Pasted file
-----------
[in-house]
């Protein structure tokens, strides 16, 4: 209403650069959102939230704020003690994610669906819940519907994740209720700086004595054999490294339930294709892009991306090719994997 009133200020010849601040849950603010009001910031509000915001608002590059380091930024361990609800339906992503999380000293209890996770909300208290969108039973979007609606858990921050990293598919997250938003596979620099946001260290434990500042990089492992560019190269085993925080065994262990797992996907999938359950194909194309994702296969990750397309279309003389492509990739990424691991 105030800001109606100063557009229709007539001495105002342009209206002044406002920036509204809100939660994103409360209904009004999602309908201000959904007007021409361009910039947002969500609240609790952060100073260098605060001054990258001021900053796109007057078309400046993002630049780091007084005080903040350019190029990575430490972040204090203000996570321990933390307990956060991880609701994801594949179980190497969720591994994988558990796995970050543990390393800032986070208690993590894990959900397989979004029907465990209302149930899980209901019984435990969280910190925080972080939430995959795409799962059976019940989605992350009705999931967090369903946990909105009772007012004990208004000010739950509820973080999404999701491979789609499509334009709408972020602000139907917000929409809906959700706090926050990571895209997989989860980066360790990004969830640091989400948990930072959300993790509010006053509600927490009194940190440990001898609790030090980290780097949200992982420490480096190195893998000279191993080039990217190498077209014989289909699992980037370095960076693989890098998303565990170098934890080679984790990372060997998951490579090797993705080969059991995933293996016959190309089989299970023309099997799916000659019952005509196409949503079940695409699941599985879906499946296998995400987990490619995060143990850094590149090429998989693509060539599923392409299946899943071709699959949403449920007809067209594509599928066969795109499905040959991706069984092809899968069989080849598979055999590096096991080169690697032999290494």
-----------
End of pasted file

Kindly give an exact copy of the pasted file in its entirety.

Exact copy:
[in-house]
């Protein structure tokens, strides 16, 4: 209403650069959102939230704020003690994610669906819940519907994740209720700086004595054999490294339930294709892009991306090719994997 009133200020010849601040849950603010009001910031509000915001608002590059380091930024361990609800339906992503999380000293209890996770909300208290969108039973979007609606858990921050990293598919997250938003596979620099946001260290434990500042990089492992560019190269085993925080065994262990797992996907999938359950194909194309994702296969990750397309279309003389492509990739990424691991 105030800001109606100063557009229709007539001495105002342009209206002044406002920036509204809100939660994103409360209904009004999602309908201000959904007007021409361009910039947002969500609240609790952060100073260098605060001054990258001021900053796109007057078309400046993002630049780091007084005080903040350019190029990575430490972040204090203000996570321990933390307990956060991880609701994801594949179980190497969720591994994988558990796995970050543990390393800032986070208690993590894990959900397989979004029907465990209302149930899980209901019984435990969280910190925080972080939430995959795409799962059976019940989605992350009705999931967090369903946990909105009772007012004990208004000010739950509820973080999404999701491979789609499509334009709408972020602000139907917000929409809906959700706090926050990571895209997989989860980066360790990004969830640091989400948990930072959300993790509010006053509600927490009194940190440990001898609790030090980290780097949200992982420490480096190195893998000279191993080039990217190498077209014989289909699992980037370095960076693989890098998303565990170098934890080679984790990372060997998951490579090797993705080969059991995933293996016959190309089989299970023309099997799916000659019952005509196409949503079940695409699941599985879906499946296998995400987990490619995060143990850094590149090429998989693509060539599923392409299946899943071709699959949403449920007809067209594509599928066969795109499905040959991706069984092809899968069989080849598979055999590096096991080169690697032999290494």